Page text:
Correlation Engine 2.0
Clear Search sequence regions

  • amino acid (1)
  • archaea (3)
  • asp (2)
  • bacteria (2)
  • catalysis (1)
  • crystal (1)
  • CysQ (1)
  • exoribonucleases (1)
  • family (3)
  • his his (2)
  • histidinol (1)
  • ion (2)
  • phosphate (2)
  • plants (1)
  • pyrococcus (3)
  • yeast (1)
  • Sizes of these terms reflect their relevance to your search.

    3'-Phosphoadenosine 5'-monophosphate (pAp) is a byproduct of sulfate assimilation and coenzyme A metabolism. pAp can inhibit the activity of 3'-phosphoadenosine 5'-phosphosulfate (PAPS) reductase and sulfotransferase and regulate gene expression under stress conditions by inhibiting XRN family of exoribonucleases. In metazoans, plants, yeast, and some bacteria, pAp can be converted into 5'-adenosine monophosphate (AMP) and inorganic phosphate by CysQ. In some bacteria and archaea, nanoRNases (Nrn) from the Asp-His-His (DHH) phosphoesterase superfamily are responsible for recycling pAp. In addition, histidinol phosphatase from the amidohydrolase superfamily can hydrolyze pAp. The bacterial enzymes for pAp turnover and their catalysis mechanism have been well studied, but these processes remain unclear in archaea. Pyrococcus yayanosii, an obligate piezophilic hyperthermophilic archaea, encodes a DHH family pApase homolog (PyapApase). Biochemical characterization showed that PyapApase can efficiently convert pAp into AMP and phosphate. The resolved crystal structure of apo-PyapApase is similar to that of bacterial nanoRNaseA (NrnA), but they are slightly different in the α-helix linker connecting the DHH and Asp-His-His associated 1 (DHHA1) domains. The longer α-helix of PyapApase leads to a narrower substrate-binding cleft between the DHH and DHHA1 domains than what is observed in bacterial NrnA. Through mutation analysis of conserved amino acid residues involved in coordinating metal ion and binding substrate pAp, it was confirmed that PyapApase has an ion coordination pattern similar to that of NrnA and slightly different substrate binding patterns. The results provide combined structural and functional insight into the enzymatic turnover of pAp, implying the potential function of sulfate assimilation in hyperthermophilic cells.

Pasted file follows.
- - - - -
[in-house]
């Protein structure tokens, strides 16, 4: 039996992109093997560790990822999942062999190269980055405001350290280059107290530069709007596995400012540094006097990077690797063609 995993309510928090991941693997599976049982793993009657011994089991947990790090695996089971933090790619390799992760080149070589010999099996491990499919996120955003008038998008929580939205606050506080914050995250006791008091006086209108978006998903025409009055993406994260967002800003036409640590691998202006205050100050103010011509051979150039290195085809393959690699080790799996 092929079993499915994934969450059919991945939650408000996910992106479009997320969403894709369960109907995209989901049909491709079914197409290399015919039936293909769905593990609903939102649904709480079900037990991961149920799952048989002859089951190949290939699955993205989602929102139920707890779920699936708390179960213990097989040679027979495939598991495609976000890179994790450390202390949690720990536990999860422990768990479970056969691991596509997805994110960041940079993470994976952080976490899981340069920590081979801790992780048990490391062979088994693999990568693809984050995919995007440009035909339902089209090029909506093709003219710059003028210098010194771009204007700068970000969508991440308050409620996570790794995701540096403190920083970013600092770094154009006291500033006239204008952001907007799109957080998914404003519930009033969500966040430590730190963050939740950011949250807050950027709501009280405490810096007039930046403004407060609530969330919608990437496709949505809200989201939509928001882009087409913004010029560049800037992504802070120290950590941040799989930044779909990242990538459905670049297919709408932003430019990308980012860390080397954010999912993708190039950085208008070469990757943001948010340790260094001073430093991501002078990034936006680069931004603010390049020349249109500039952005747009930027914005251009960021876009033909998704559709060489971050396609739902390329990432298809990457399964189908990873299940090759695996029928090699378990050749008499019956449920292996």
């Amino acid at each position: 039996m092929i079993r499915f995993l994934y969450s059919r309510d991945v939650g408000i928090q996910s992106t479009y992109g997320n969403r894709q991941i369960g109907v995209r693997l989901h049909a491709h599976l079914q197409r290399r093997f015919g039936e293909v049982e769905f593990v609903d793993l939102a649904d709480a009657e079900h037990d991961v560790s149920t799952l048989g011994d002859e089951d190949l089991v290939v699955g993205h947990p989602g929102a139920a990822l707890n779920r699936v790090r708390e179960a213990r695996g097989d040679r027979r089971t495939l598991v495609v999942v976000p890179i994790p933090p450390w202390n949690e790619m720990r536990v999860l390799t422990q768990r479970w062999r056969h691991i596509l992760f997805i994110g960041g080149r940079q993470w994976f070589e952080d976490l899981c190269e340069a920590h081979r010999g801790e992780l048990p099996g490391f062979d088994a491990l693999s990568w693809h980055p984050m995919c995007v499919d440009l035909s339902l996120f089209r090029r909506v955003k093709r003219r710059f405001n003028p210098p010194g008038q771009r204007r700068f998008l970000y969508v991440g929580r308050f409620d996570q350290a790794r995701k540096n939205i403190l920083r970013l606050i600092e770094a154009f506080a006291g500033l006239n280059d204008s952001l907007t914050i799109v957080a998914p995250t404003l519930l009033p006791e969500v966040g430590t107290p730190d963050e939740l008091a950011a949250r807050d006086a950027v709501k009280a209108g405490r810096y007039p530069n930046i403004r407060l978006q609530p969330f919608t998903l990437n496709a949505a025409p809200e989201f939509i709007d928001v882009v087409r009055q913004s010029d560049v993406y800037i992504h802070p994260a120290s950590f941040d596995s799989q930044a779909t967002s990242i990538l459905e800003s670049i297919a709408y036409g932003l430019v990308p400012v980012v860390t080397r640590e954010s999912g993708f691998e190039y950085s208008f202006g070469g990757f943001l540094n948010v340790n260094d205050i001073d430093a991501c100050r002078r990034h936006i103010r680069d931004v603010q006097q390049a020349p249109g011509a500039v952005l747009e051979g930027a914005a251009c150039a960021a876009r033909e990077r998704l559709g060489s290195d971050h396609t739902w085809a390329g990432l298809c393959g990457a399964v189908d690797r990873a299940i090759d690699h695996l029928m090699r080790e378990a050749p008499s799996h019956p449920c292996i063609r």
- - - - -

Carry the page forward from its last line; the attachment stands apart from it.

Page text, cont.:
Zheng Jin, Weiwei Wang, Xuegong Li, Huan Zhou, Gangshun Yi, Qisheng Wang, Feng Yu, Xiang Xiao, Xipeng Liu. Structure and Function of Piezophilic Hyperthermophilic Pyrococcus yayanosii pApase. International journal of molecular sciences. 2021 Jul 02;22(13)

    Expand section icon Mesh Tags

    Expand section icon Substances

    PMID: 34281213

    View Full Text